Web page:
Sunday, October 27, 2013

31 Days of Halloween 2013: The Comeback

Review by Bob Ignizio

Skimming through the horror section on Amazon Prime for some suitable Halloween viewing, I came across THE COMEBACK, a seventies horror film ostensibly about a rock star being haunted by his recently murdered ex-wife and directed by British shock specialist Pete Walker (HOUSE OF WHIPCORD, FRIGHTMARE, DIE SCREAMING MARIANNE). I haven't really delved into Mr. Walker's oeuvre, so this seemed like a good choice to rectify that situation. There really aren't that many horror films from the sixties or seventies I haven't seen, so the prospect of seeing something fresh from that time period that had a good chance of not sucking seemed promising. Plus we've got one heck of an interesting cast here.



The protagonist of the film is lite rock superstar Nick Cooper (Jack Jones, a 60's pop singer who would eventually go on to sing The Love Boat theme). Nick had taken six years off after his last hit album, ostensibly to spend more time with his wife Gail (Holly Palance, daughter of Jack). Maybe a little too much time, as the two are now getting divorced. On the plus side, the end of the relationship gives Nick the push he needs to go back in the studio. That's good news to his manager Webster (David Doyle, “Bosley” from Charlie's Angels), who sets Nick up at a sprawling English mansion decked out with the latest recording gear. The mansion comes complete with kindly old caretakers Mr. and Mrs. B (Bill Owen and Sheila Keith, both with long and interesting film careers), who profess to being big fans of Nick's, and pretty young assistant Linda (Pamela Stephenson, who was on one season of Saturday Night Live and is today a clinical psychologist married to Billy Connolly), who seems poised to help Nick forget his failed marriage.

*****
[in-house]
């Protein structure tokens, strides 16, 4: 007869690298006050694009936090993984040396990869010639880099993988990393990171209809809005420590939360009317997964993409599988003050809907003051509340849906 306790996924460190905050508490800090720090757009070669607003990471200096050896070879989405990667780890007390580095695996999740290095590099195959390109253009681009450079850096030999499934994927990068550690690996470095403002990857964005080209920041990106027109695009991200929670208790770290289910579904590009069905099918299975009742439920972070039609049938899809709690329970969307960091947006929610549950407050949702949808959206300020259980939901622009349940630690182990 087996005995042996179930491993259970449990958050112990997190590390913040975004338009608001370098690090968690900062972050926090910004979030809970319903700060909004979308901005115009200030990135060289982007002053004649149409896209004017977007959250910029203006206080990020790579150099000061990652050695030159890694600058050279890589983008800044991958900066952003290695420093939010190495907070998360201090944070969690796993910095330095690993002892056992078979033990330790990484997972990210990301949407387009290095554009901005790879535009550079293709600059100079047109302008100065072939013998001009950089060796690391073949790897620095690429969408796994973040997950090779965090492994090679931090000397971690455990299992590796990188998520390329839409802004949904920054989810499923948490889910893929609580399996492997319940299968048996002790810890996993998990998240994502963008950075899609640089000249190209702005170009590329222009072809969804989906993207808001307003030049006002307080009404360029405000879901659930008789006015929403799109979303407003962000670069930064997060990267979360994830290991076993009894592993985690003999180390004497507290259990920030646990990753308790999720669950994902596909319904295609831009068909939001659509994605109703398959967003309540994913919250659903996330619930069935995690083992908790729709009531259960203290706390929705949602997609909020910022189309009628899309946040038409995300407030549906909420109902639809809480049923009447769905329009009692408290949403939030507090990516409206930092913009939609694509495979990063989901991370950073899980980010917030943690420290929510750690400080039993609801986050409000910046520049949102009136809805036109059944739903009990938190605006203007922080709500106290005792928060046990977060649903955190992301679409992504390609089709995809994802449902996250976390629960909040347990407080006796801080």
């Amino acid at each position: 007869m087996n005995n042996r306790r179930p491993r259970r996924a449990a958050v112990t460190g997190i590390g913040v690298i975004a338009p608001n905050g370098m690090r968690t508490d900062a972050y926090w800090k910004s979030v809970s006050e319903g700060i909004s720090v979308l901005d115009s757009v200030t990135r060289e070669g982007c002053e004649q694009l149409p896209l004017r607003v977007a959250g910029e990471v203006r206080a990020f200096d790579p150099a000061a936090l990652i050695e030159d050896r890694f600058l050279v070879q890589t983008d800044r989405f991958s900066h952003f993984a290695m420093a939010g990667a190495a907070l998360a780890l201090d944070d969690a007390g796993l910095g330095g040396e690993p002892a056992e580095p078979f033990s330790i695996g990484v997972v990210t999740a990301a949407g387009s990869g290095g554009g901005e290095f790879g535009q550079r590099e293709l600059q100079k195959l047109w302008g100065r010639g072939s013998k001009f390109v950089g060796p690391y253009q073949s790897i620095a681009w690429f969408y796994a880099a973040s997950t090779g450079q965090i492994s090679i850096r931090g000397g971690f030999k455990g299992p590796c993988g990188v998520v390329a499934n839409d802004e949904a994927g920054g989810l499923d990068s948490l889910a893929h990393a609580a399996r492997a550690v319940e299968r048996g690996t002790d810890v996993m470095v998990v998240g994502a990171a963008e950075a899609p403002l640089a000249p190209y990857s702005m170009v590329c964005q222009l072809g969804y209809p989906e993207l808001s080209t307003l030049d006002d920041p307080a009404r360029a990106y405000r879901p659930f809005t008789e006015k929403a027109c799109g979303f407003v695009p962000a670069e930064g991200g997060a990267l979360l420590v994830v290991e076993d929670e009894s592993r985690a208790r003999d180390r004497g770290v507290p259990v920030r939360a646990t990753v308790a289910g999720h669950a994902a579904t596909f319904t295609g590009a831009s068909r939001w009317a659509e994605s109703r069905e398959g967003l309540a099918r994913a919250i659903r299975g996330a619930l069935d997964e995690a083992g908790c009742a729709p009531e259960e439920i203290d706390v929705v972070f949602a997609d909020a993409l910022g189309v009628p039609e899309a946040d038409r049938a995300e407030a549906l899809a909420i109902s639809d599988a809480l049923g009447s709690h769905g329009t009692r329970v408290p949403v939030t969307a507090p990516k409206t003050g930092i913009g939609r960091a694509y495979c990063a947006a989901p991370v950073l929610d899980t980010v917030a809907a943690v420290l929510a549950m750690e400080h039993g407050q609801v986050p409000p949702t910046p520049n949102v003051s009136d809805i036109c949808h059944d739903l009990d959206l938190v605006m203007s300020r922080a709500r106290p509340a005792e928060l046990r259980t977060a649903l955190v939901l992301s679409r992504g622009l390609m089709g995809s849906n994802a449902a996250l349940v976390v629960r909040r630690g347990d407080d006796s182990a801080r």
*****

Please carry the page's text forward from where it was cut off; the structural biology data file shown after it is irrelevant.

Sadly for Gail, her new life as a single woman doesn't get off to nearly as good a start. While stopping by the penthouse apartment she and Nick shared one last time, she is savagely attacked by a scythe-wielding lunatic wearing a rubber old hag mask. Since no one else is using the apartment, the murder goes undiscovered for the moment.


Meanwhile, Nick is having trouble making his new album. He hears strange sounds at night, and eventually starts seeing things as well, adding another layer of mystery to the film: Is Nick being haunted by his ex-wife, experiencing hallucinations brought on by stress, or is someone is doing a Scooby Doo routine to try and drive him mad? From here on out THE COMEBACK follows the classic giallo formula, giving us numerous potential suspects, each with their own sordid secrets.


The giallo genre was a particular brand of cinematic thriller popular in the sixties and seventies, generally of Italian origin, that tended to feature graphic and stylish violence, an undercurrent of eroticism, and a dash of dimestore psychology. Released in 1978, THE COMEBACK comes near the end of the craze for these things, and is a rarity in that it is of British origin. Although the film isn't as visually stylish as the Italian offerings of directors like Dario Argento, Mario Bava, and Sergio Martion, Walker's direction is taut, keeping the suspense and mystery going right up until the shocking (and ludicrous) conclusion. There are only a couple of murders in the film, but they're staged with a real ferocity that makes them stand out. The motives and methodology of the killer are absurd, but given the pulpy nature of the film that's just fine. It's not a lost classic or anything, but it definitely hit that seventies horror sweet spot for me. 2 1/2 out of 4 stars.

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